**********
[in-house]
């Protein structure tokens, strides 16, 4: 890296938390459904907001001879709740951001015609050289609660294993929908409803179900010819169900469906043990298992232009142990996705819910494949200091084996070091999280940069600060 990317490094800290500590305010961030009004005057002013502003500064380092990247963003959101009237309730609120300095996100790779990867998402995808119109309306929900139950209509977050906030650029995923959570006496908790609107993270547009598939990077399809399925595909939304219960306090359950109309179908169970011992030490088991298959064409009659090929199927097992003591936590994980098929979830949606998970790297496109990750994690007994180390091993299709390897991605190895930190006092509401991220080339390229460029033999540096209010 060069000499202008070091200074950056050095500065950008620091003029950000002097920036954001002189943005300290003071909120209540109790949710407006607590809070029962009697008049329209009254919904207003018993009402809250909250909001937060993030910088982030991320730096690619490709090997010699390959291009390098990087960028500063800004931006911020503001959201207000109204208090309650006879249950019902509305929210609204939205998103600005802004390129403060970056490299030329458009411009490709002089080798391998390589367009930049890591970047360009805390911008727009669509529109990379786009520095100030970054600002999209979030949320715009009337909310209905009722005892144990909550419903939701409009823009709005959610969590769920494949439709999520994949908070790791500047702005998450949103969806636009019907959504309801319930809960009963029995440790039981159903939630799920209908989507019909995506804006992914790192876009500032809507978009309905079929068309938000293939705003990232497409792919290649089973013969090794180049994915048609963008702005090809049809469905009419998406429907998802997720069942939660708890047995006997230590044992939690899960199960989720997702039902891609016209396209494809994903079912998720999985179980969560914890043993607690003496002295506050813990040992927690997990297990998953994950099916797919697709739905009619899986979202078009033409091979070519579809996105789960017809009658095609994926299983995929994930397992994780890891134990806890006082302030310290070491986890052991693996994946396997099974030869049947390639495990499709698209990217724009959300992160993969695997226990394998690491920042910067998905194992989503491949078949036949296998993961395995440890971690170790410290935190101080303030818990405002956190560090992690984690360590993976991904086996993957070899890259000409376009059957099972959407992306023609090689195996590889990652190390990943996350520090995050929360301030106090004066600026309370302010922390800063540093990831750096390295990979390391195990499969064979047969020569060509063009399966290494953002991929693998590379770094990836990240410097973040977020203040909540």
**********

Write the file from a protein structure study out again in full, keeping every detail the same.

[in-house]
């Protein structure tokens, strides 16, 4: 890296938390459904907001001879709740951001015609050289609660294993929908409803179900010819169900469906043990298992232009142990996705819910494949200091084996070091999280940069600060 990317490094800290500590305010961030009004005057002013502003500064380092990247963003959101009237309730609120300095996100790779990867998402995808119109309306929900139950209509977050906030650029995923959570006496908790609107993270547009598939990077399809399925595909939304219960306090359950109309179908169970011992030490088991298959064409009659090929199927097992003591936590994980098929979830949606998970790297496109990750994690007994180390091993299709390897991605190895930190006092509401991220080339390229460029033999540096209010 060069000499202008070091200074950056050095500065950008620091003029950000002097920036954001002189943005300290003071909120209540109790949710407006607590809070029962009697008049329209009254919904207003018993009402809250909250909001937060993030910088982030991320730096690619490709090997010699390959291009390098990087960028500063800004931006911020503001959201207000109204208090309650006879249950019902509305929210609204939205998103600005802004390129403060970056490299030329458009411009490709002089080798391998390589367009930049890591970047360009805390911008727009669509529109990379786009520095100030970054600002999209979030949320715009009337909310209905009722005892144990909550419903939701409009823009709005959610969590769920494949439709999520994949908070790791500047702005998450949103969806636009019907959504309801319930809960009963029995440790039981159903939630799920209908989507019909995506804006992914790192876009500032809507978009309905079929068309938000293939705003990232497409792919290649089973013969090794180049994915048609963008702005090809049809469905009419998406429907998802997720069942939660708890047995006997230590044992939690899960199960989720997702039902891609016209396209494809994903079912998720999985179980969560914890043993607690003496002295506050813990040992927690997990297990998953994950099916797919697709739905009619899986979202078009033409091979070519579809996105789960017809009658095609994926299983995929994930397992994780890891134990806890006082302030310290070491986890052991693996994946396997099974030869049947390639495990499709698209990217724009959300992160993969695997226990394998690491920042910067998905194992989503491949078949036949296998993961395995440890971690170790410290935190101080303030818990405002956190560090992690984690360590993976991904086996993957070899890259000409376009059957099972959407992306023609090689195996590889990652190390990943996350520090995050929360301030106090004066600026309370302010922390800063540093990831750096390295990979390391195990499969064979047969020569060509063009399966290494953002991929693998590379770094990836990240410097973040977020203040909540």